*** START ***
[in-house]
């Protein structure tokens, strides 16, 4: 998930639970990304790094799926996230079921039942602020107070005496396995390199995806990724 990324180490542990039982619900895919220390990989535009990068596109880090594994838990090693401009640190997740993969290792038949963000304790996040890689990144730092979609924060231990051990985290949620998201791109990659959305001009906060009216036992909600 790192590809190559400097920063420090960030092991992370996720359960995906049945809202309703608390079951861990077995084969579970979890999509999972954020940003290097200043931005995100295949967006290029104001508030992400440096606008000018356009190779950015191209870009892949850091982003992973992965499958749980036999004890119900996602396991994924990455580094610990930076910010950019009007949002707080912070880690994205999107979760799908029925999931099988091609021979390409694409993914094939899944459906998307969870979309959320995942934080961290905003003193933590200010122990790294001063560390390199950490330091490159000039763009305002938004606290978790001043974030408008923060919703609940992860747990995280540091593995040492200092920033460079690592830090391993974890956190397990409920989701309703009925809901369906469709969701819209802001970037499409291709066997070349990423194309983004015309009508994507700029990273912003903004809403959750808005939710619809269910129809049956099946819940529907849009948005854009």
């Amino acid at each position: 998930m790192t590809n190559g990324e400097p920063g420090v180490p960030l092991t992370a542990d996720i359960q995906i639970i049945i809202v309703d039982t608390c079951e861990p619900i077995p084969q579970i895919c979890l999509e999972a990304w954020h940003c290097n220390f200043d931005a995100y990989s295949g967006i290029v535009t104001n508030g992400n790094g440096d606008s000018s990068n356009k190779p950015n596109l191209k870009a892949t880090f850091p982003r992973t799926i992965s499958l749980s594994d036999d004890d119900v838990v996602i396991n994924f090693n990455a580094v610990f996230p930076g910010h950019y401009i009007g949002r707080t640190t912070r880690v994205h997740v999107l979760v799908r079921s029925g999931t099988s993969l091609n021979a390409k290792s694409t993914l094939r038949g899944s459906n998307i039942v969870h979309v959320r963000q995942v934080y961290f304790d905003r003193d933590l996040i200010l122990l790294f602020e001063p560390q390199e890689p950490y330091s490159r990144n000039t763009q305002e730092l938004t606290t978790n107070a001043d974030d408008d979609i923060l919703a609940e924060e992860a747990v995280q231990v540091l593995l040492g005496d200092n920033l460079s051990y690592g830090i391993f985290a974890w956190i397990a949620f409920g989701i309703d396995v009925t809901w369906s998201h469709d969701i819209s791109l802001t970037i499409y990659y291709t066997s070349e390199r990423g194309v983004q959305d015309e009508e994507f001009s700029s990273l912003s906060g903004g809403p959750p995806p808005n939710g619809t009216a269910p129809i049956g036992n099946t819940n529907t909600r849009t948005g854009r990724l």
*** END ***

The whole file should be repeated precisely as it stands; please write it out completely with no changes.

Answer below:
[in-house]
């Protein structure tokens, strides 16, 4: 998930639970990304790094799926996230079921039942602020107070005496396995390199995806990724 990324180490542990039982619900895919220390990989535009990068596109880090594994838990090693401009640190997740993969290792038949963000304790996040890689990144730092979609924060231990051990985290949620998201791109990659959305001009906060009216036992909600 790192590809190559400097920063420090960030092991992370996720359960995906049945809202309703608390079951861990077995084969579970979890999509999972954020940003290097200043931005995100295949967006290029104001508030992400440096606008000018356009190779950015191209870009892949850091982003992973992965499958749980036999004890119900996602396991994924990455580094610990930076910010950019009007949002707080912070880690994205999107979760799908029925999931099988091609021979390409694409993914094939899944459906998307969870979309959320995942934080961290905003003193933590200010122990790294001063560390390199950490330091490159000039763009305002938004606290978790001043974030408008923060919703609940992860747990995280540091593995040492200092920033460079690592830090391993974890956190397990409920989701309703009925809901369906469709969701819209802001970037499409291709066997070349990423194309983004015309009508994507700029990273912003903004809403959750808005939710619809269910129809049956099946819940529907849009948005854009």
């Amino acid at each position: 998930m790192t590809n190559g990324e400097p920063g420090v180490p960030l092991t992370a542990d996720i359960q995906i639970i049945i809202v309703d039982t608390c079951e861990p619900i077995p084969q579970i895919c979890l999509e999972a990304w954020h940003c290097n220390f200043d931005a995100y990989s295949g967006i290029v535009t104001n508030g992400n790094g440096d606008s000018s990068n356009k190779p950015n596109l191209k870009a892949t880090f850091p982003r992973t799926i992965s499958l749980s594994d036999d004890d119900v838990v996602i396991n994924f090693n990455a580094v610990f996230p930076g910010h950019y401009i009007g949002r707080t640190t912070r880690v994205h997740v999107l979760v799908r079921s029925g999931t099988s993969l091609n021979a390409k290792s694409t993914l094939r038949g899944s459906n998307i039942v969870h979309v959320r963000q995942v934080y961290f304790d905003r003193d933590l996040i200010l122990l790294f602020e001063p560390q390199e890689p950490y330091s490159r990144n000039t763009q305002e730092l938004t606290t978790n107070a001043d974030d408008d979609i923060l919703a609940e924060e992860a747990v995280q231990v540091l593995l040492g005496d200092n920033l460079s051990y690592g830090i391993f985290a974890w956190i397990a949620f409920g989701i309703d396995v009925t809901w369906s998201h469709d969701i819209s791109l802001t970037i499409y990659y291709t066997s070349e390199r990423g194309v983004q959305d015309e009508e994507f001009s700029s990273l912003s906060g903004g809403p959750p995806p808005n939710g619809t009216a269910p129809i049956g036992n099946t819940n529907t909600r849009t948005g854009r990724l």